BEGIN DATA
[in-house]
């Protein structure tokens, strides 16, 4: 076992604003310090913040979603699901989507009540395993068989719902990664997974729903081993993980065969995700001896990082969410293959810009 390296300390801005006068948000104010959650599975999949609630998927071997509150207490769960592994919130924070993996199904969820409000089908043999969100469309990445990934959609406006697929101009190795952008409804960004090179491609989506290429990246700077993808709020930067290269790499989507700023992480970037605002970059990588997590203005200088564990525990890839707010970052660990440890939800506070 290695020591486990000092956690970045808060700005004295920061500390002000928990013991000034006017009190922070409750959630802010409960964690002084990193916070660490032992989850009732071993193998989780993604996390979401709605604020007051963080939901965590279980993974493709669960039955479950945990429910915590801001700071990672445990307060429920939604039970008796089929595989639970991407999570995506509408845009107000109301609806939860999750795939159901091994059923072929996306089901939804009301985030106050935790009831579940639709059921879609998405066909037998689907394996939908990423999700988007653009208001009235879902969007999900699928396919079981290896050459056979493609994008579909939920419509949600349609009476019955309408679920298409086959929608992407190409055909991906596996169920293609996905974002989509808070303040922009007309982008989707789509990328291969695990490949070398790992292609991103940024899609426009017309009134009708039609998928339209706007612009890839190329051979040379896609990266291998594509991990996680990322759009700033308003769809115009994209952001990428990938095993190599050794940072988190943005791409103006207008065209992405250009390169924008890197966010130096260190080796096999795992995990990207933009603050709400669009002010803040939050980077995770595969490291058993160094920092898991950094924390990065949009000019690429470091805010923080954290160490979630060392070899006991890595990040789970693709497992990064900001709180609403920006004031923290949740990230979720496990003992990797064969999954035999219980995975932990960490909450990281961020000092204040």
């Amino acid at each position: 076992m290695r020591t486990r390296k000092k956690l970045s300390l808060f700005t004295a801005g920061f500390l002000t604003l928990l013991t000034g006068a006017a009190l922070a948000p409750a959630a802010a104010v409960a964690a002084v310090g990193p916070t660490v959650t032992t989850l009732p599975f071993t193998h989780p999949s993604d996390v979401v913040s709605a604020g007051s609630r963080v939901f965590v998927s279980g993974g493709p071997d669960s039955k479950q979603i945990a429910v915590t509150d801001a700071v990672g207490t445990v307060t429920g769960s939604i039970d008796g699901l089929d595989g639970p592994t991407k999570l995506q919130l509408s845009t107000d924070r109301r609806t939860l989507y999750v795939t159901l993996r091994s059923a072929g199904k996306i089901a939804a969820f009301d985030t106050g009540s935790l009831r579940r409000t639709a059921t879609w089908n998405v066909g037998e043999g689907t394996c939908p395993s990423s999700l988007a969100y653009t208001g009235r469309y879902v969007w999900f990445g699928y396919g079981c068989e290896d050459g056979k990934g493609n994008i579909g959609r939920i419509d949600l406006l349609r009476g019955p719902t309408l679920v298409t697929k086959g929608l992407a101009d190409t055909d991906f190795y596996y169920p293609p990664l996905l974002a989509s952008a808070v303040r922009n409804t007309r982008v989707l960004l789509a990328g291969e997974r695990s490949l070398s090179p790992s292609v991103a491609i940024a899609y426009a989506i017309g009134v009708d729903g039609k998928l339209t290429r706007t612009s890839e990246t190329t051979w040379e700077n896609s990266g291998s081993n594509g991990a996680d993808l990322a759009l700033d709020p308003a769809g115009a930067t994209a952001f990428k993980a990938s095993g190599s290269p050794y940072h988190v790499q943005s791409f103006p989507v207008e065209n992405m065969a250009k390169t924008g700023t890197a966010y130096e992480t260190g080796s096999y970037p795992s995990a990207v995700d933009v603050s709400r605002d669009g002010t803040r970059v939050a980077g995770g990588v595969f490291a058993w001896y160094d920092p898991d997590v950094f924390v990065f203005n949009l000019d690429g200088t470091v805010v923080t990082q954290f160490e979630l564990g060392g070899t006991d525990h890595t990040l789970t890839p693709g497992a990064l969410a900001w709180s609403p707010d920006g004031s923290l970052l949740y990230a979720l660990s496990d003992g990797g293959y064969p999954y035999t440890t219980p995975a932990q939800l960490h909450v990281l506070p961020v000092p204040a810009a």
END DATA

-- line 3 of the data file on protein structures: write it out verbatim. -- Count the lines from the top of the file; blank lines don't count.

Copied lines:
């Amino acid at each position: 076992m290695r020591t486990r390296k000092k956690l970045s300390l808060f700005t004295a801005g920061f500390l002000t604003l928990l013991t000034g006068a006017a009190l922070a948000p409750a959630a802010a104010v409960a964690a002084v310090g990193p916070t660490v959650t032992t989850l009732p599975f071993t193998h989780p999949s993604d996390v979401v913040s709605a604020g007051s609630r963080v939901f965590v998927s279980g993974g493709p071997d669960s039955k479950q979603i945990a429910v915590t509150d801001a700071v990672g207490t445990v307060t429920g769960s939604i039970d008796g699901l089929d595989g639970p592994t991407k999570l995506q919130l509408s845009t107000d924070r109301r609806t939860l989507y999750v795939t159901l993996r091994s059923a072929g199904k996306i089901a939804a969820f009301d985030t106050g009540s935790l009831r579940r409000t639709a059921t879609w089908n998405v066909g037998e043999g689907t394996c939908p395993s990423s999700l988007a969100y653009t208001g009235r469309y879902v969007w999900f990445g699928y396919g079981c068989e290896d050459g056979k990934g493609n994008i579909g959609r939920i419509d949600l406006l349609r009476g019955p719902t309408l679920v298409t697929k086959g929608l992407a101009d190409t055909d991906f190795y596996y169920p293609p990664l996905l974002a989509s952008a808070v303040r922009n409804t007309r982008v989707l960004l789509a990328g291969e997974r695990s490949l070398s090179p790992s292609v991103a491609i940024a899609y426009a989506i017309g009134v009708d729903g039609k998928l339209t290429r706007t612009s890839e990246t190329t051979w040379e700077n896609s990266g291998s081993n594509g991990a996680d993808l990322a759009l700033d709020p308003a769809g115009a930067t994209a952001f990428k993980a990938s095993g190599s290269p050794y940072h988190v790499q943005s791409f103006p989507v207008e065209n992405m065969a250009k390169t924008g700023t890197a966010y130096e992480t260190g080796s096999y970037p795992s995990a990207v995700d933009v603050s709400r605002d669009g002010t803040r970059v939050a980077g995770g990588v595969f490291a058993w001896y160094d920092p898991d997590v950094f924390v990065f203005n949009l000019d690429g200088t470091v805010v923080t990082q954290f160490e979630l564990g060392g070899t006991d525990h890595t990040l789970t890839p693709g497992a990064l969410a900001w709180s609403p707010d920006g004031s923290l970052l949740y990230a979720l660990s496990d003992g990797g293959y064969p999954y035999t440890t219980p995975a932990q939800l960490h909450v990281l506070p961020v000092p204040a810009a």